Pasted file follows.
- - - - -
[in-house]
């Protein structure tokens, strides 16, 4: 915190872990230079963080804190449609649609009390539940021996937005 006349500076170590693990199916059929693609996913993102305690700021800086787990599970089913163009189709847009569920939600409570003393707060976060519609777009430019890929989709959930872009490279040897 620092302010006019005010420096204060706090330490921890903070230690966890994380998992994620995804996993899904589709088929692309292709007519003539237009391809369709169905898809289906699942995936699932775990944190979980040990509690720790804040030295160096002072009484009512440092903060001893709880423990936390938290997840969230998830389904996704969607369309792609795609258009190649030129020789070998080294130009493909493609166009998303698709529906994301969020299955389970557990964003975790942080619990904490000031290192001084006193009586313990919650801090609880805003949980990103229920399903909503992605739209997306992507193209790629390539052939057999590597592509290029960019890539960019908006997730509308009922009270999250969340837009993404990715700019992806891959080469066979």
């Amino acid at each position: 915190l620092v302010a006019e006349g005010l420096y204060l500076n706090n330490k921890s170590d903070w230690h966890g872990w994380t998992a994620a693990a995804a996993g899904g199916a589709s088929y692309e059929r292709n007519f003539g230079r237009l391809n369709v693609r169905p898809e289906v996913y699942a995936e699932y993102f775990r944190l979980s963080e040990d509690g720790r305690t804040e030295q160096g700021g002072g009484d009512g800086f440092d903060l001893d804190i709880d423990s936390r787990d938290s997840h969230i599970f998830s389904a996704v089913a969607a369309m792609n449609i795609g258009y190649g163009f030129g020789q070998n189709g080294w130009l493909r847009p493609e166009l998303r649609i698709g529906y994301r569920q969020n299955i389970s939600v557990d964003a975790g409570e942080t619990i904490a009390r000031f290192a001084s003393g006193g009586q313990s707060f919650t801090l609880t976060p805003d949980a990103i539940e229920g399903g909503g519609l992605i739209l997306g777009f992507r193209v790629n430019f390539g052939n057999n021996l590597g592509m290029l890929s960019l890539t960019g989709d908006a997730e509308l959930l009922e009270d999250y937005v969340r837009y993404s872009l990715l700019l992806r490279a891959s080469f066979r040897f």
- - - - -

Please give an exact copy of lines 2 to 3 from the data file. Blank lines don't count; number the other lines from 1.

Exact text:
């Protein structure tokens, strides 16, 4: 915190872990230079963080804190449609649609009390539940021996937005 006349500076170590693990199916059929693609996913993102305690700021800086787990599970089913163009189709847009569920939600409570003393707060976060519609777009430019890929989709959930872009490279040897 620092302010006019005010420096204060706090330490921890903070230690966890994380998992994620995804996993899904589709088929692309292709007519003539237009391809369709169905898809289906699942995936699932775990944190979980040990509690720790804040030295160096002072009484009512440092903060001893709880423990936390938290997840969230998830389904996704969607369309792609795609258009190649030129020789070998080294130009493909493609166009998303698709529906994301969020299955389970557990964003975790942080619990904490000031290192001084006193009586313990919650801090609880805003949980990103229920399903909503992605739209997306992507193209790629390539052939057999590597592509290029960019890539960019908006997730509308009922009270999250969340837009993404990715700019992806891959080469066979």
């Amino acid at each position: 915190l620092v302010a006019e006349g005010l420096y204060l500076n706090n330490k921890s170590d903070w230690h966890g872990w994380t998992a994620a693990a995804a996993g899904g199916a589709s088929y692309e059929r292709n007519f003539g230079r237009l391809n369709v693609r169905p898809e289906v996913y699942a995936e699932y993102f775990r944190l979980s963080e040990d509690g720790r305690t804040e030295q160096g700021g002072g009484d009512g800086f440092d903060l001893d804190i709880d423990s936390r787990d938290s997840h969230i599970f998830s389904a996704v089913a969607a369309m792609n449609i795609g258009y190649g163009f030129g020789q070998n189709g080294w130009l493909r847009p493609e166009l998303r649609i698709g529906y994301r569920q969020n299955i389970s939600v557990d964003a975790g409570e942080t619990i904490a009390r000031f290192a001084s003393g006193g009586q313990s707060f919650t801090l609880t976060p805003d949980a990103i539940e229920g399903g909503g519609l992605i739209l997306g777009f992507r193209v790629n430019f390539g052939n057999n021996l590597g592509m290029l890929s960019l890539t960019g989709d908006a997730e509308l959930l009922e009270d999250y937005v969340r837009y993404s872009l990715l700019l992806r490279a891959s080469f066979r040897f």